Just before the road started climbing toward the pass, I'd been singing along with a Christmas CD -- a jazzy collection with amazing harmonies and rhythm (Avalon: Joy). But, somewhere as we climbed and the road grew darker with so many trees flanking the ribbon of highway, I stopped singing.

After the summit, the road winds back down, curving and narrowing once again. I still wasn't singing. Soon, the road evened out and split into more lanes while light broke overhead as we cleared the trees. Whew. Deep breath. A new song played on the CD and I started singing along again. That's when I realized I'd been quiet for a while.

Fear'll do that to you.

Fear will take the song away and silence your voice. Fear robs us of joy and being carefree. I'm still learning how to give over my concerns fully to the Lord. Can anybody out there relate? What key strategies have helped you? My most recent plan is to remember God has mercy on those who fear Him (a good and holy fear, which causes us to draw near to God) and He takes pleasure in those who hope in his mercy, so I can trust Him. I can run to Him.

And in His protective care, I can sing.

Friday, November 9, 2007

Guest Author: Denise Hunter

This is exciting! I just finished Denise Hunter's "Surrender Bay" which released in October, '07. This book is such a good read and though it's fiction, you'll be fed as if you were reading non-fiction. Yes, the work entertains, but it also encourages a fresh revelation of God's unconditional love.

Before I post the interview, I have to share this funny note with you. Denise and I both served on the ACFW's worship team this year, but when I sat down to read "Surrender Bay," I didn't realize she was the same Denise, even though I recognized her picture from her website. I only knew her as Denise at the conferences (she served last year, too). She plays drums on the worship team at her home church and I'm thankful she's sharing her skills with ACFW, both in writing and in music!

Here's the interview:

Tell us a little about yourself. How did you get started writing?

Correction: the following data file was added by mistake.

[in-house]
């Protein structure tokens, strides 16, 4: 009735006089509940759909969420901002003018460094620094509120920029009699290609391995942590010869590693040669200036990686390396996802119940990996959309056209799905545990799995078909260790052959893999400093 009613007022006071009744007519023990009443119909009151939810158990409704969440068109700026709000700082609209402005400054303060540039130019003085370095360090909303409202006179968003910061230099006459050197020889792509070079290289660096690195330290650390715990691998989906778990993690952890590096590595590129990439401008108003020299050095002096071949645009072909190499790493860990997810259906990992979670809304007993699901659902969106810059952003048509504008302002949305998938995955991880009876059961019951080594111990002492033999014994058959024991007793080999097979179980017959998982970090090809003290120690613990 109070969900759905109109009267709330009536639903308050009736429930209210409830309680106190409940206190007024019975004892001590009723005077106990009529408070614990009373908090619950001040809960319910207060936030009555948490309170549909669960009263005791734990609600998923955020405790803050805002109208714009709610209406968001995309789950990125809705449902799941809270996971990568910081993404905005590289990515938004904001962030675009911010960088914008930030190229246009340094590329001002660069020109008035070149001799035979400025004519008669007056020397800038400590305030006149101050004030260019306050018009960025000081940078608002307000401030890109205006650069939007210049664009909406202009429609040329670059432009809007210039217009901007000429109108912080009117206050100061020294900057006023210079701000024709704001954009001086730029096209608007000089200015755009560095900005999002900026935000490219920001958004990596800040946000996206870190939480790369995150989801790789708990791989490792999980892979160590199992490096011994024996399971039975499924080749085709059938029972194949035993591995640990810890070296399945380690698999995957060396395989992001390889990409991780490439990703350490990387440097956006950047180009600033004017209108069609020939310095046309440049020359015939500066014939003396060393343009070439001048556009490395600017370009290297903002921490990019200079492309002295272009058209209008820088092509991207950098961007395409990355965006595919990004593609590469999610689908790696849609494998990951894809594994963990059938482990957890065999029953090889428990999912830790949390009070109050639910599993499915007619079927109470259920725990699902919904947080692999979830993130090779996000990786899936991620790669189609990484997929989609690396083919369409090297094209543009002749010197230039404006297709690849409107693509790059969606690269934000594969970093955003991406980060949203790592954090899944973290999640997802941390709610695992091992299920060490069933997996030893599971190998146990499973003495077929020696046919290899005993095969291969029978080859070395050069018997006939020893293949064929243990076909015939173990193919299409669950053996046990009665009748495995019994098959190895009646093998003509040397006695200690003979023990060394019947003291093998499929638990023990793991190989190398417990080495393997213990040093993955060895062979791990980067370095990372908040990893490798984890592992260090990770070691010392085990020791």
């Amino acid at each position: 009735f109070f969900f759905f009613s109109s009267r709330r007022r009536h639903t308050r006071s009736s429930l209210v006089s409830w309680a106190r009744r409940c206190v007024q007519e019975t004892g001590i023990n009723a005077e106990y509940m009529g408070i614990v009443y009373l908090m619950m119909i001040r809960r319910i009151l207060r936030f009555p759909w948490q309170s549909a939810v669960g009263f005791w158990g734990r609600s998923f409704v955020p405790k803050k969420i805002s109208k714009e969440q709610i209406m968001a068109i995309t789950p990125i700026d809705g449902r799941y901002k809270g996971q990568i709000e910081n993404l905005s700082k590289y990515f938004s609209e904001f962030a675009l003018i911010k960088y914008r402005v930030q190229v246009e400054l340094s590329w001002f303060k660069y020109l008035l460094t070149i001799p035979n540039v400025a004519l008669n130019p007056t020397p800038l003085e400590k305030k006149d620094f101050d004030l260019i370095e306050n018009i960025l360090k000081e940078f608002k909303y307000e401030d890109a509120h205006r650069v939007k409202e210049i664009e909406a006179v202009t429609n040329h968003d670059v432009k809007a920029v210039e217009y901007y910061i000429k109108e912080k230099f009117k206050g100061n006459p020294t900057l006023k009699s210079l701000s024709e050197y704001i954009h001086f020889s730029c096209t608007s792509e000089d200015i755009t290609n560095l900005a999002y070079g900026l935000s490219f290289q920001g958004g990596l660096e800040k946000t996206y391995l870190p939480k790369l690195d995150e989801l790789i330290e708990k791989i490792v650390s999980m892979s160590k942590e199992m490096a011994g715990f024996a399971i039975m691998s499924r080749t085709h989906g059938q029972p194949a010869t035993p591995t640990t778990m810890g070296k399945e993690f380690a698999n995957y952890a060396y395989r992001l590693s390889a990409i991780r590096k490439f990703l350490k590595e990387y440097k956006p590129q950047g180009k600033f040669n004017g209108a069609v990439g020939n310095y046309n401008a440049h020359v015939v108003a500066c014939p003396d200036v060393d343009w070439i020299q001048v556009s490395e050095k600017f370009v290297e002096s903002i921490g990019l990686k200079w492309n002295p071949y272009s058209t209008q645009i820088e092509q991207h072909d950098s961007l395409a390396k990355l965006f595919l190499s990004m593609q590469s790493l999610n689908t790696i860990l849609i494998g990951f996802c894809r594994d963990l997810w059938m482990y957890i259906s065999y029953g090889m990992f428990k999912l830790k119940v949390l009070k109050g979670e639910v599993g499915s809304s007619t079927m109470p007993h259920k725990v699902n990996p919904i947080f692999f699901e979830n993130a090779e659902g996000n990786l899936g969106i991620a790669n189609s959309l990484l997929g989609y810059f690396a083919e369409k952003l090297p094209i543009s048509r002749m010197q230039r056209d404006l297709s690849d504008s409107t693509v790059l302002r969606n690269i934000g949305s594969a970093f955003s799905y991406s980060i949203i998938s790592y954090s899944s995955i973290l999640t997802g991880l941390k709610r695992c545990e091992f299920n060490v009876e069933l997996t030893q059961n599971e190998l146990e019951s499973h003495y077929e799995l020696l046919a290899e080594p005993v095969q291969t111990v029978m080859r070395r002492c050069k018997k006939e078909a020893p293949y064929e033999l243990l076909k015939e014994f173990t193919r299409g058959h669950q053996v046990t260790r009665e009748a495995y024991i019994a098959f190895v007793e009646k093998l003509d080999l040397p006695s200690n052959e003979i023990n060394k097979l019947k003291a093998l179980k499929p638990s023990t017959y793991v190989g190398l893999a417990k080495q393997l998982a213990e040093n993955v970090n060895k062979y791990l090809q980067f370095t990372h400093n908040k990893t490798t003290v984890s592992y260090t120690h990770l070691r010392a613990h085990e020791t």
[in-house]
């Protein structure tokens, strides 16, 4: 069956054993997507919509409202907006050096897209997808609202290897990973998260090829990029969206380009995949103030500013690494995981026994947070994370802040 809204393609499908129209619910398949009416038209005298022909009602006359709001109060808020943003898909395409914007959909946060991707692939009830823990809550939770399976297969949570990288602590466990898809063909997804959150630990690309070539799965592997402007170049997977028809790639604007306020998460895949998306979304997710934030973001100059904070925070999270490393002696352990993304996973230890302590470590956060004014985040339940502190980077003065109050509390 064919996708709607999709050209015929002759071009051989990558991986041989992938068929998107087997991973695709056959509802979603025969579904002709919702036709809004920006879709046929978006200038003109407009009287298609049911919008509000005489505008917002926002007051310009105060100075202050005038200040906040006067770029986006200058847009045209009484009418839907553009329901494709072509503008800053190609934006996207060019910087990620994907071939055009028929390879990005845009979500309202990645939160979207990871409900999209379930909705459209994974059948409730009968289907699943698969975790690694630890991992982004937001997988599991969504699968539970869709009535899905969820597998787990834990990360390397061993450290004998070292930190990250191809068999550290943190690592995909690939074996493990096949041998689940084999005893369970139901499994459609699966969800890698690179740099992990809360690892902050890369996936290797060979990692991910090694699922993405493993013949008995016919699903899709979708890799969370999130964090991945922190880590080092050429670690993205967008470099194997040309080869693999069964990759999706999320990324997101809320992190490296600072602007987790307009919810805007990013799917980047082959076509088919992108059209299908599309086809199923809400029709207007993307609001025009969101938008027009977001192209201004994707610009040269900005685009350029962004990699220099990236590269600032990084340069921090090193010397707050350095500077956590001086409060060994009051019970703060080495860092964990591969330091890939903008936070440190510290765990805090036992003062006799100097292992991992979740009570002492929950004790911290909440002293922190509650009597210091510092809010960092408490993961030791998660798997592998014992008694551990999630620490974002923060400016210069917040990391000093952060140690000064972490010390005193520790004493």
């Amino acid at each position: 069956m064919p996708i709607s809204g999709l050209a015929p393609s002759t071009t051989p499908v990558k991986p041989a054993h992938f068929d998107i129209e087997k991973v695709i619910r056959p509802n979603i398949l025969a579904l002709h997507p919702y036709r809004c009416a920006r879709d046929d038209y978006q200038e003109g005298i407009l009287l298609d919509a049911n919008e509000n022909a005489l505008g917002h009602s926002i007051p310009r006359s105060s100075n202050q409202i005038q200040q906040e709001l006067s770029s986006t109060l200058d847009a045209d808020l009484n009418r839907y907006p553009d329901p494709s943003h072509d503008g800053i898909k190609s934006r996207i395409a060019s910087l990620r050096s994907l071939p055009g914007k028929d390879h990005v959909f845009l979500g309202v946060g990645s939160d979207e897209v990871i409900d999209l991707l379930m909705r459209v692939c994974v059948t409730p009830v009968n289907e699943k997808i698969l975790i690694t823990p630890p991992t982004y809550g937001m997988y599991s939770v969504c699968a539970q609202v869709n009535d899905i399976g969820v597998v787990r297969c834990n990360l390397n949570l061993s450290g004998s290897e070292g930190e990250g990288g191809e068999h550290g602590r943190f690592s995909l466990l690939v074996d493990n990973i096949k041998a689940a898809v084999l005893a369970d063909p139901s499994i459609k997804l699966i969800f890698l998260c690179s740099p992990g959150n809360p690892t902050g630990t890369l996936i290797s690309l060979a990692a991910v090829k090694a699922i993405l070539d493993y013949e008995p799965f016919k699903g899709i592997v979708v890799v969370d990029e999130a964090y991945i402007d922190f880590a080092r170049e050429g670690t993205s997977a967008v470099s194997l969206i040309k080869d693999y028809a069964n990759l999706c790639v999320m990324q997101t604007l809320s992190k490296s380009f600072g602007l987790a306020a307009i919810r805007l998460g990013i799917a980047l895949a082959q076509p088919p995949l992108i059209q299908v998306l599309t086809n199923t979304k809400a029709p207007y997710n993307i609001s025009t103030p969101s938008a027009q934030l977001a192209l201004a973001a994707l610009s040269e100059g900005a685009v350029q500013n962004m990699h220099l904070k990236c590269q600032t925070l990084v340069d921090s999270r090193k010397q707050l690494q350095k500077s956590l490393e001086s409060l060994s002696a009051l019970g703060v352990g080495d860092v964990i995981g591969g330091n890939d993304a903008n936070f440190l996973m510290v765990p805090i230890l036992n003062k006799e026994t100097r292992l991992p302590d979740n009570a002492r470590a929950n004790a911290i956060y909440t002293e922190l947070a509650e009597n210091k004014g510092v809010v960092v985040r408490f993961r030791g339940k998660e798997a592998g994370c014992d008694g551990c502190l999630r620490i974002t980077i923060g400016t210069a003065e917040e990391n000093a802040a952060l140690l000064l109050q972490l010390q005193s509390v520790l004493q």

I’m a mid-western girl, married to a wonderful man, and I have three terrific boys. When I was a child, my mother took me to the library regularly, and I was introduced to the world of fiction. In my elementary years, I wore out our school library’s Laura Ingalls Wilder’s books, and throughout my middle school years and into high school, I always had my nose in a book. (Still do, just ask my husband.)

In my early twenties, I began to wonder if I could write a novel. I had two of my children at that time, and when my grandfather became very ill, we were told he was going to pass away soon. I visited him in the hospital, and as I watched him lying on the bed, I recalled the many things he had done for Christ during his long life. I knew he’d lived a full life with few regrets, and I wanted to be able to feel that way when my life drew to a close. On my long drive home, I decided I was going to stop wondering if I could write a book and just do it. I wrote my first novels during my childrens’ nap times.

What was your inspiration for writing Surrender Bay?

My earliest vision of the story was simply about best friends who fall in love. The story evolved as it brewed in my head for almost a year and as I brainstormed with my writing buddies (authors Colleen Coble, Diann Hunt, and Kristin Billerbeck). But Surrender Bay truly took on a new dimension when the Westbow staff suggested making the romance in the story a picture of the romance between God and us. The story grew, bit by bit, from there, with lots of brain-wracking, hair-pulling, praying, and re-writing. J

I noticed there is no overt Christianity in the story. Why did you write it as an allegory?

I love the way Jesus told stories. His parables made his listeners think for themselves and draw their own conclusions. In his story of the Prodigal Son, Jesus never said, “Listen folks, the father in the story is God, and the Prodigal Son is you.” The son never had a “come to Jesus” moment, he simply returned to his father and was welcomed home with open arms. Jesus required the listeners to draw the connection for a reason.